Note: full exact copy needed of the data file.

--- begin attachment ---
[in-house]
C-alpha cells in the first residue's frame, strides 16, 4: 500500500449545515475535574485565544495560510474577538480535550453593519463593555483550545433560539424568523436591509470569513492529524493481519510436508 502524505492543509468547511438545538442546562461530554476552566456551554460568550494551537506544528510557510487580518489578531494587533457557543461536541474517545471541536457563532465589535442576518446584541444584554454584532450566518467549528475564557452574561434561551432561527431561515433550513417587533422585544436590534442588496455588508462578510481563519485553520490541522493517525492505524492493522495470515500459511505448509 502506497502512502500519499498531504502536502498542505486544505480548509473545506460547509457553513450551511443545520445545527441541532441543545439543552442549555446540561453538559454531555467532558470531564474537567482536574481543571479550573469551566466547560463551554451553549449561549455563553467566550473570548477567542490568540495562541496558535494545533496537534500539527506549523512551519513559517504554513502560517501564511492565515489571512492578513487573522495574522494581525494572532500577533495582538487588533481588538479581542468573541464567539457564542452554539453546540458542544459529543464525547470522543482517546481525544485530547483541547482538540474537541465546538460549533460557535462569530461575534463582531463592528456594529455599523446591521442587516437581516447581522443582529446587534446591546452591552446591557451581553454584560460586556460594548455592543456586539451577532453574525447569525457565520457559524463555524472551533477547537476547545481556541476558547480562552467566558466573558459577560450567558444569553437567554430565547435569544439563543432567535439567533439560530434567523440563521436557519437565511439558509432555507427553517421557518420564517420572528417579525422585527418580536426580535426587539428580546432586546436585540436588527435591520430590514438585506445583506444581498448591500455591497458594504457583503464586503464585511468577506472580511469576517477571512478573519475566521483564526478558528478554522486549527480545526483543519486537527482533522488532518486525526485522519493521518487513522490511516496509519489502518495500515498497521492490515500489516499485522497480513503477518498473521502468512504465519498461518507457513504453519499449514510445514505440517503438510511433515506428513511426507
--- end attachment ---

[in-house]
C-alpha cells in the first residue's frame, strides 16, 4: 500500500449545515475535574485565544495560510474577538480535550453593519463593555483550545433560539424568523436591509470569513492529524493481519510436508 502524505492543509468547511438545538442546562461530554476552566456551554460568550494551537506544528510557510487580518489578531494587533457557543461536541474517545471541536457563532465589535442576518446584541444584554454584532450566518467549528475564557452574561434561551432561527431561515433550513417587533422585544436590534442588496455588508462578510481563519485553520490541522493517525492505524492493522495470515500459511505448509 502506497502512502500519499498531504502536502498542505486544505480548509473545506460547509457553513450551511443545520445545527441541532441543545439543552442549555446540561453538559454531555467532558470531564474537567482536574481543571479550573469551566466547560463551554451553549449561549455563553467566550473570548477567542490568540495562541496558535494545533496537534500539527506549523512551519513559517504554513502560517501564511492565515489571512492578513487573522495574522494581525494572532500577533495582538487588533481588538479581542468573541464567539457564542452554539453546540458542544459529543464525547470522543482517546481525544485530547483541547482538540474537541465546538460549533460557535462569530461575534463582531463592528456594529455599523446591521442587516437581516447581522443582529446587534446591546452591552446591557451581553454584560460586556460594548455592543456586539451577532453574525447569525457565520457559524463555524472551533477547537476547545481556541476558547480562552467566558466573558459577560450567558444569553437567554430565547435569544439563543432567535439567533439560530434567523440563521436557519437565511439558509432555507427553517421557518420564517420572528417579525422585527418580536426580535426587539428580546432586546436585540436588527435591520430590514438585506445583506444581498448591500455591497458594504457583503464586503464585511468577506472580511469576517477571512478573519475566521483564526478558528478554522486549527480545526483543519486537527482533522488532518486525526485522519493521518487513522490511516496509519489502518495500515498497521492490515500489516499485522497480513503477518498473521502468512504465519498461518507457513504453519499449514510445514505440517503438510511433515506428513511426507